Tackling the trade deadline: Atlanta Braves

12 Comments

Atlanta Braves
First-half record: 54-38
Standings: trail Phillies by 3 1/2 games in NL East, 5 up in wild card

Needs

Outfield: Jordan Schafer has had his moments, but he also has a .599 OPS in 169 at-bats while filling in for Nate McLouth and Martin Prado.  The Braves offense is fine when everyone is healthy and McLouth is the worst player in the lineup, but adding another outfielder is a must.  Players are going to keep getting hurt, and while Prado’s versatility makes him a huge asset in that department, the Braves need someone to cover left field when Prado is needed elsewhere.

Bullpen: The Braves have gotten superb relief so far, but they currently have Jonny Venters on pace for 90 appearances, Craig Kimbrel on pace for 83 and Eric O’Flaherty on pace for 79.  They could use another solid right-hander capable of taking some of the burden off their big three.

Infield: If the Braves can’t bring in a starting-type outfielder, maybe they can at least go get a quality backup for Chipper Jones so that they’ll no longer have to play Prado at third base.  The return of Omar Infante to Atlanta would work if the last-place Marlins decide to sell.

Target

Josh Willingham (OF Oak): The addition of Dan Uggla was supposed to help out a Braves team that has typically struggled against left-handers, and it probably will pay off in time.  Still, to date, the Braves are hitting .208 and slugging .333 against southpaws, compared to .249 with a .407 slugging percentage against righties.  Willingham isn’t a perfect solution — ideally, the Braves would bring in someone capable of helping out in center as well — but he’s a very good bat with plenty of NL East experience.

Proposed deal

Willingham and RHP Brad Ziegler for LHP Mike Minor and LHP Brett Oberholtzer

I wouldn’t propose that the Braves give up Minor for Willingham alone, but for Ziegler, too, it might be worth it.  Ziegler has a 1.95 ERA in 32 1/3 innings this season, and he’s limited right-handed hitters to a .219 average and two homers in 525 career at-bats.  He is weak against lefties, but the Braves already have three quality southpaws.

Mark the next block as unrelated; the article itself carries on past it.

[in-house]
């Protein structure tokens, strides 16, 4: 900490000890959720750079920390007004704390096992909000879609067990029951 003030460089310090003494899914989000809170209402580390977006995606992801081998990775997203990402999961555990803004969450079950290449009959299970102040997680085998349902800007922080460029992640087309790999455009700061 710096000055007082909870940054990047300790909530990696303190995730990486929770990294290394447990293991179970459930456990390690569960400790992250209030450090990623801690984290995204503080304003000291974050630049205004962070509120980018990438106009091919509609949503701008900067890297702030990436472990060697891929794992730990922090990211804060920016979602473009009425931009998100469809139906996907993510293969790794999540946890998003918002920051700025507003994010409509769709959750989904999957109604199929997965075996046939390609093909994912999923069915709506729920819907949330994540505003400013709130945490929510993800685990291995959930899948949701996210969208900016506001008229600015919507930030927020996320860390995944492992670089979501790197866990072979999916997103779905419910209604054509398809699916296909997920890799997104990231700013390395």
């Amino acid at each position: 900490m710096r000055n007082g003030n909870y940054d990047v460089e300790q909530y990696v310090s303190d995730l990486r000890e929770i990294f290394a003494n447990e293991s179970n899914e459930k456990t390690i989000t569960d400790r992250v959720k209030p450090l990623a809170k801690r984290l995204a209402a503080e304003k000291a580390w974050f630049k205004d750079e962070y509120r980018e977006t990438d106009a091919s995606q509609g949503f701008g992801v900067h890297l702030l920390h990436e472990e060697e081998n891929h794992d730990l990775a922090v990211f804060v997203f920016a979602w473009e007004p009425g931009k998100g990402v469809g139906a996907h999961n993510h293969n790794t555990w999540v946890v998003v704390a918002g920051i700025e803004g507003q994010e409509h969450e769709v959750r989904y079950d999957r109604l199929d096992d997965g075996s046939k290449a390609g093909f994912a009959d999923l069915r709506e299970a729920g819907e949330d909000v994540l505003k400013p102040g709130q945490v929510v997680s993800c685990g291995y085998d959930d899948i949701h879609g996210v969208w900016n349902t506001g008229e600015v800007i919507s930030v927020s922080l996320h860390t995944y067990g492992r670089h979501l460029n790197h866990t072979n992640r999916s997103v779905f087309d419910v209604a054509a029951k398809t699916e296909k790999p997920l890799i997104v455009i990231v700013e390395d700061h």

It’s still a pretty high price to pay, but Brandon Beachy’s emergence has made Minor expendable.  The left-hander would likely be a fine No. 3 starter in Oakland.  Oberholtzer, who is currently sporting a 4.03 ERA as a 22-year-old in Double-A, probably ranks as Atlanta’s sixth- or seventh-best pitching prospect.

The Giants might be ready to part ways with Hunter Pence

Getty Images
2 Comments

Alex Pavlovic of NBC Sports Bay Area hints that the Giants may be done with outfielder Hunter Pence. It’s not clear just how seriously the club is contemplating such a decision, but there are six days remaining on Pence’s rehab assignment, at which point they’ll be able to recall him, reassign him to the minors or release him.

The 35-year-old outfielder has struggled to make a full recovery after spraining his right thumb during the first week of the season. Pence bounced back for a 17-game run with the Giants in April, during which he slashed a meager .172/.197/.190 with one double and one stolen base in 61 plate appearances, but was eventually placed on the disabled list with recurring soreness in his finger. He currently sports a promising .318/.359/.388 batting line with four extra-base hits (including a grand slam) over 92 PA in Triple-A Sacramento.

Despite his recent resurgence in Triple-A, the Giants may not need the additional outfield depth just yet. Mac Williamson, who was recalled in the wake of Pence’s DL assignment, has already cemented the starting role in left field and is off to a strong start at the plate as well. Of course, if the Giants decide to say a premature goodbye to their veteran outfielder (who, it should be said, helped them to two World Series championships over the last seven seasons), it’ll cost them the remaining balance on his $18.5 million salary for 2018.